SuttaCentral

Disengaged Buddhism


#1

This is to discuss Lele’s paper “Disengaged Buddhism”.

Journal of Buddhist Ethics | Disengaged Buddhism

Buddhist modernism has brought us Engaged Buddhism, the idea that Buddhists, including monastics, should be engaged in social issues, participate in activism, and even try to influence politics.

According to Lele, engaged Buddhists have failed to engage (pun intended) with the classical Buddhist arguments against political engagement and instead have either seen classical Buddhism as lacking or deficient (Lele calls them modernists) or have seen them as always having been engaged (traditionists).

But, argues Lele, classical Indian Buddhists often argued for “disengagement” with politics and larger society. In his paper he presents the arguments for this from Pali suttas, Asvaghosa, Santideva and Candrakirti.

For example, Lele cited the following texts:

"Becoming a cakravartin is something that every buddha is capable of doing—and yet every buddha decides not to do it. The Pāli texts repeatedly proclaim that a great person (mahāpurisa) has only two options: to be a cakravartin, or to be a buddha. 11 Several texts praise the buddhas for declining the former option and selecting the latter. They have the option of not merely improving, but effectively perfecting, society—and they decline it. "

The Rajja Sutta 13 (SN I.116-117) goes yet further. Here, even to rule according to dharma (dhammena) is presented to the Buddha as a temptation from Māra, the evil tempter figure. As the Buddha comes closer to awakening, he wonders: “Is it possible to exercise rulership righteously [dhammena]: without killing and without instigating others to kill, without confiscating and without instigating others to confiscate, without sorrowing and without causing sorrow?” Māra replies that he can and should indeed rule righteously. But the Buddha, of course, refuses this temptation, and proceeds instead on the monastic path.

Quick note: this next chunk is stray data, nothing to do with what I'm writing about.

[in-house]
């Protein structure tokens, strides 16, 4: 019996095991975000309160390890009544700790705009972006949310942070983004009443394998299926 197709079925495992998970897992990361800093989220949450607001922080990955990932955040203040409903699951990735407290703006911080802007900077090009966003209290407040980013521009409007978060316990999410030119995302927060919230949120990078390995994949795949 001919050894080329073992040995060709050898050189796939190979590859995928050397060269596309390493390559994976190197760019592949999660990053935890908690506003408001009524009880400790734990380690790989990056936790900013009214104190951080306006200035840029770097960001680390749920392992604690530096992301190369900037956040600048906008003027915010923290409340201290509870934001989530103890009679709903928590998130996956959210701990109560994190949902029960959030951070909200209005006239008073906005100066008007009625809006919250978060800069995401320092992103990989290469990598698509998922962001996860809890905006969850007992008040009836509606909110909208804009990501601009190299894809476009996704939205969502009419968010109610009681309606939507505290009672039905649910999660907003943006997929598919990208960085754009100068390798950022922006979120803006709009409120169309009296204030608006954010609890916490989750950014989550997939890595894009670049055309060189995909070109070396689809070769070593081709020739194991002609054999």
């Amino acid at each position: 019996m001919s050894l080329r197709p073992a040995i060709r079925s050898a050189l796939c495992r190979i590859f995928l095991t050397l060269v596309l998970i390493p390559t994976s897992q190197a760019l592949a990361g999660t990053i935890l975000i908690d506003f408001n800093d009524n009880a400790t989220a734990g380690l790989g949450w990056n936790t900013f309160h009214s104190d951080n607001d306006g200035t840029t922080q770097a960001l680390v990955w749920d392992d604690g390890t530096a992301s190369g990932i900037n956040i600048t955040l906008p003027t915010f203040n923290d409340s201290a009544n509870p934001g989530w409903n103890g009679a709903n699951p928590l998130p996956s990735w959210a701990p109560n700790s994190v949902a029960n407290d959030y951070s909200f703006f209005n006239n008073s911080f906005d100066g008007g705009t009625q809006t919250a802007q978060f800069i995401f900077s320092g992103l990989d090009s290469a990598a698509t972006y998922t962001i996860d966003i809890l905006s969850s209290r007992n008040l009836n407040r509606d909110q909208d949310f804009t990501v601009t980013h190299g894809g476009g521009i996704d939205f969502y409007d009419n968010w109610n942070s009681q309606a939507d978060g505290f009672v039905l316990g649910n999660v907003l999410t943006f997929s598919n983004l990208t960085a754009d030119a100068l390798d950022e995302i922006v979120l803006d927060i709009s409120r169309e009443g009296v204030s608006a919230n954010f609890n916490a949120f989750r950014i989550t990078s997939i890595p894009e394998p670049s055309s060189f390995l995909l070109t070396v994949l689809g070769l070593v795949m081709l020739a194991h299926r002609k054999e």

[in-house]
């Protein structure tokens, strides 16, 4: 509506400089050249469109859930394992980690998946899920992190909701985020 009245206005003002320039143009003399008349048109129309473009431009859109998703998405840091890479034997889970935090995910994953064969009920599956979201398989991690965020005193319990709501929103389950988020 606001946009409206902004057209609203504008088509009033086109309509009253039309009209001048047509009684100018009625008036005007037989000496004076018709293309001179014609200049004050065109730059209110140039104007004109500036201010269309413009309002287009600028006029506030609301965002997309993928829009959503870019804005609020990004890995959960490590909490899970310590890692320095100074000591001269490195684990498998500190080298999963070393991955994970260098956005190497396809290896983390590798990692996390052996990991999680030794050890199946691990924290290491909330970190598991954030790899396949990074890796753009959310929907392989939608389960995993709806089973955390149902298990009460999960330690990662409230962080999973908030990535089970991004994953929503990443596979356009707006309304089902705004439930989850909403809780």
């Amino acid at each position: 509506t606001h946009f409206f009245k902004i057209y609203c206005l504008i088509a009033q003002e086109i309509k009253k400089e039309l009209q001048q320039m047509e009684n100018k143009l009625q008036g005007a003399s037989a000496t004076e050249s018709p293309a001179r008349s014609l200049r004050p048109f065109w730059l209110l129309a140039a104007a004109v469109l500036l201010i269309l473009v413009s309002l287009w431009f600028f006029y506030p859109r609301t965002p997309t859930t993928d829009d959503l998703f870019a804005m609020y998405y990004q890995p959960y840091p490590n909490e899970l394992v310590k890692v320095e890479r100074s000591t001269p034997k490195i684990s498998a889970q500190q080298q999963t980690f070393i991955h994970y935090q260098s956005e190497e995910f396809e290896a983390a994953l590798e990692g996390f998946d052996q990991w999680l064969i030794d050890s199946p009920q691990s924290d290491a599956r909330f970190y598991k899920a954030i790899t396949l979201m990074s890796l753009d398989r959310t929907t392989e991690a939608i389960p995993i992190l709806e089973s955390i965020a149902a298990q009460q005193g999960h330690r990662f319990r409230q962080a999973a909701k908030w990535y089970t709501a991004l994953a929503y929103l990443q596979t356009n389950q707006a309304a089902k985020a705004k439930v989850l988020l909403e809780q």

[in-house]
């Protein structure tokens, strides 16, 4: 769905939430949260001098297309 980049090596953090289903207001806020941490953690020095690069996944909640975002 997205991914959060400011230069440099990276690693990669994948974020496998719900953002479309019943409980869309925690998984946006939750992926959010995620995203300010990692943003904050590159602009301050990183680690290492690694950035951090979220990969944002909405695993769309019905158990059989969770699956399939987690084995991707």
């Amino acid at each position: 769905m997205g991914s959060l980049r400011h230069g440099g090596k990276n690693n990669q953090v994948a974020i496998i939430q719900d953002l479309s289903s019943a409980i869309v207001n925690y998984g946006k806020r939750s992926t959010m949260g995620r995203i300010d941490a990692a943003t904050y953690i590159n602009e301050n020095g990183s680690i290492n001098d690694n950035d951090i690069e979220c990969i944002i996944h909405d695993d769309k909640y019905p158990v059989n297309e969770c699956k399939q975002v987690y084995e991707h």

In the Gilāna Sutta (SN IV.302-304), the highly regarded householder disciple Citta is sick and about to die, and the gods ask him to vow that he will become a cakravartin. But he turns them down, saying: “That too is impermanent; that too is unstable; one must abandon that too and pass on.” Citta is not a bodhisattva or aspiring to be a buddha; he is simply aiming at arhatship, the lower kind of awakening possible for a normal person. But even that is a greater goal than being a ruler who will bring general prosperity and flourishing to his society.

So far, I have cited only mainstream (non-Mahāyāna) texts. One might imagine that the thoroughgoing altruism of the Mahāyāna would demand political engagement for the benefit of the world. But Śāntideva, one of the greatest Mahāyāna ethical thinkers, lists learning about law and politics (daṇḍanīti śāstra) among the kinds of learning that are fruitless, against liberation, and leading to delusion, which should therefore be avoided by bodhisattvas (ŚS 192). When he offers advice to kings, the advice is that they give their kingdoms away (ŚS 27). Nor does the alleviation of poverty take high priority in his work, as he asks: “If the perfection of generosity consists in making the universe free from poverty, how can previous Protectors [buddhas] have acquired it, when the world is still poor, even today?” (BCA V.9). Candrakīrti, too, quotes and comments approvingly on a verse that a “sensible person does not acquire a kingdom” (CŚ IV.13).

For Lele the main reason that engagement is rejected by classical Buddhist texts is: